Time to make advances on sexual-harassment policies
Sexual harassment has been unlawful in Hong Kong since 1996. Although the courts here have yet to adjudge a multimillion-dollar sexual harassment claim of the type seen regularly in the US and other jurisdictions, in practice, this area of risk remains an issue with which many employers have to grapple.
The Hong Kong Equal Opportunities Commission (EOC) has a statutory responsibility to work towards the elimination of sexual harassment. Its most recent annual report, issued last year, stated that of the employment-related investigations under the Sex Discrimination Ordinance it conducted during 2011/12, 29 per cent concerned sexual harassment.
The EOC’s concern about sexual harassment in the workplace is such that it has just conducted a survey on this issue within the business sector. The survey, which was open for comments until 21 June, is intended to assist the EOC in formulating strategies for promoting anti-sexual-harassment campaigns in the workplace.
Under Hong Kong law, sexual harassment is defined as any unwelcome sexual behaviour in circumstances where a reasonable person would have anticipated that the harassed person would be offended, humiliated or intimated. Simply put, it is conduct of a sexual nature that creates a hostile and intimidating environment.
Sexual harassment can take the form of verbal conduct, such as sexually suggestive or derogatory remarks, sexual jokes, and sexual advances; non-verbal conduct, such as lewd gestures or displaying sexually offensive pictures; or physical conduct, such as unwanted and unnecessary touching, grabbing, or deliberately brushing up against another person.
Cases involving sexual harassment can be high profile and high value. In Australia, a junior ex-employee of David Jones, a major department store, sued the company for A$37 million (HK$260 million). She claimed that the CEO had sexually harassed her by placing his hand under her clothes, trying to kiss her and repeatedly requesting that she go home with him. The claim eventually settled for A$850,000 (HK$6 million).
The case and the settlement were highly publicised. To date, we have not yet seen a case involving sums at this level in Hong Kong, but there is no legal reason why there could not be an attempt at such a claim in the future.
So what are the implications for an employee who sexually harasses a work colleague? What many employees in Hong Kong may not appreciate is that when a person commits an act of sexual harassment in the course of their employment, that individual may face civil liability for their actions. A court can order that the individual offender pay damages to the victim to compensate for any loss or damage suffered, and may even order punitive damages so as to deter future like conduct.
Employers, on the other hand, can be held vicariously liable for the actions of its employees, even when the sexual harassment occurred without the employer’s knowledge or approval. This should be a point of real concern for employers, particularly given that sexual harassment occurring outside normal business hours or outside the physical workplace can still be regarded as being conducted in the course of employment. This means that companies may be liable for their employees’ conduct at work-related functions, during business trips and even at casual after-work drinks.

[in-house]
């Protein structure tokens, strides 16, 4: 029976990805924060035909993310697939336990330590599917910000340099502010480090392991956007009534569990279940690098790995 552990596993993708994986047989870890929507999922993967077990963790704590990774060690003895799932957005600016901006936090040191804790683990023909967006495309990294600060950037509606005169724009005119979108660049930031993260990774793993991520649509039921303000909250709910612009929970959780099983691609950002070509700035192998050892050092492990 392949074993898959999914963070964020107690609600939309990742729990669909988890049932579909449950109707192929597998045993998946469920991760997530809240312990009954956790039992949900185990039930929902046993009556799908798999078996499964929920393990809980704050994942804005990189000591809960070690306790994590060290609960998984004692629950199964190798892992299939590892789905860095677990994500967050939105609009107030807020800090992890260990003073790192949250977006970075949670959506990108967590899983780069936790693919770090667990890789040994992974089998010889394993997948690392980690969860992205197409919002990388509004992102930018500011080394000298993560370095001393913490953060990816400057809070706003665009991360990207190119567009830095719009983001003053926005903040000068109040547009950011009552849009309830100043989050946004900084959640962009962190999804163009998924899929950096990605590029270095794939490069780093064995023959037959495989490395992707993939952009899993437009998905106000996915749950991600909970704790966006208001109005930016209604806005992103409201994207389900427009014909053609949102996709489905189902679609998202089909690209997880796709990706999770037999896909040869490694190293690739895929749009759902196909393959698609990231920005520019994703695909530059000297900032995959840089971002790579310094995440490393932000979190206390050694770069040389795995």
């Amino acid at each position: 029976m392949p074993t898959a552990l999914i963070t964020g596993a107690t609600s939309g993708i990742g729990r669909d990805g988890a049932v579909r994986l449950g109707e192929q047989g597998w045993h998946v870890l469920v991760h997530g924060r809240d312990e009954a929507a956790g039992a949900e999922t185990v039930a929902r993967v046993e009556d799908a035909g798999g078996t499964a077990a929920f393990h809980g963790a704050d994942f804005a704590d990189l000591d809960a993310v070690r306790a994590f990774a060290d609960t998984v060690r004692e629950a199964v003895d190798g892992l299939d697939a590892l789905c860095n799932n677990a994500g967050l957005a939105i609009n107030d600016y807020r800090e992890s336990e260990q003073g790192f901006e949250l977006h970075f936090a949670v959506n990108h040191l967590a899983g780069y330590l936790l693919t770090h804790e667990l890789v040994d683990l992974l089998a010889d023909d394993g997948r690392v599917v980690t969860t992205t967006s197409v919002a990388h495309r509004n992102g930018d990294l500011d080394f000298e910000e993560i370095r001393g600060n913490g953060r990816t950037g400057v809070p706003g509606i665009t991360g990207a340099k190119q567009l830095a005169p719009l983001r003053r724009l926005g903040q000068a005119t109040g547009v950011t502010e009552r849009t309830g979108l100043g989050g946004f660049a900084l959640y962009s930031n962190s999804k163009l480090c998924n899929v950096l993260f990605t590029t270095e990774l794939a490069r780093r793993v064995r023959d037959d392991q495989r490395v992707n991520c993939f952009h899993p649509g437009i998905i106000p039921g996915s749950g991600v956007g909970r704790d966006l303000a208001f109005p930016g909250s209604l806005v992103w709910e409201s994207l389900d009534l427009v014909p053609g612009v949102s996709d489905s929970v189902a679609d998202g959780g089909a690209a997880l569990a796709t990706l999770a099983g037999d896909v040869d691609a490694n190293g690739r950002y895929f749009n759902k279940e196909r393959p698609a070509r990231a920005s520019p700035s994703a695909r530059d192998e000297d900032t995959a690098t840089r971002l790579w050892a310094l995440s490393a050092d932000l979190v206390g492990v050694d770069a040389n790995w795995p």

There is some good news for employers. An employer will have a defence to such liability if it can show that it took reasonably practicable steps to prevent the conduct from occurring.
It is fairly straightforward for an employer to take steps to make this defence available. This includes drawing up and implementing an anti-sexual harassment policy, putting a procedure in place to deal with complaints, carrying out regular training of managers and staff, and monitoring the policy to make sure that it is working effectively. The cost for employers of taking pre-emptive steps to address this issue will be significantly lower than the cost of fighting a claim, and usually lower than the expense of settlement.
Any employer that does not have a policy on sexual harassment in place, together with arrangements to address complaints and a programme of periodic training for staff, would be well advised to take steps now to implement these. For further guidance, employers can look at the codes of practice on employment issued by the EOC. They are designed to assist employees and employers to understand their obligations under the discrimination legislation, including in relation to sexual harassment.
Fiona Loughrey has headed Simmons & Simmons’ award-winning China employment group since 1999. Sarah Berkeley has extensive experience in advising on employment and discrimination issues, and has worked at the firm since 2001.
The information contained in this article should not be relied on as legal advice and should not be regarded as a substitute for detailed advice in individual cases. If advice concerning individual problems or other expert assistance is required, the service of a competent professional adviser should be sought.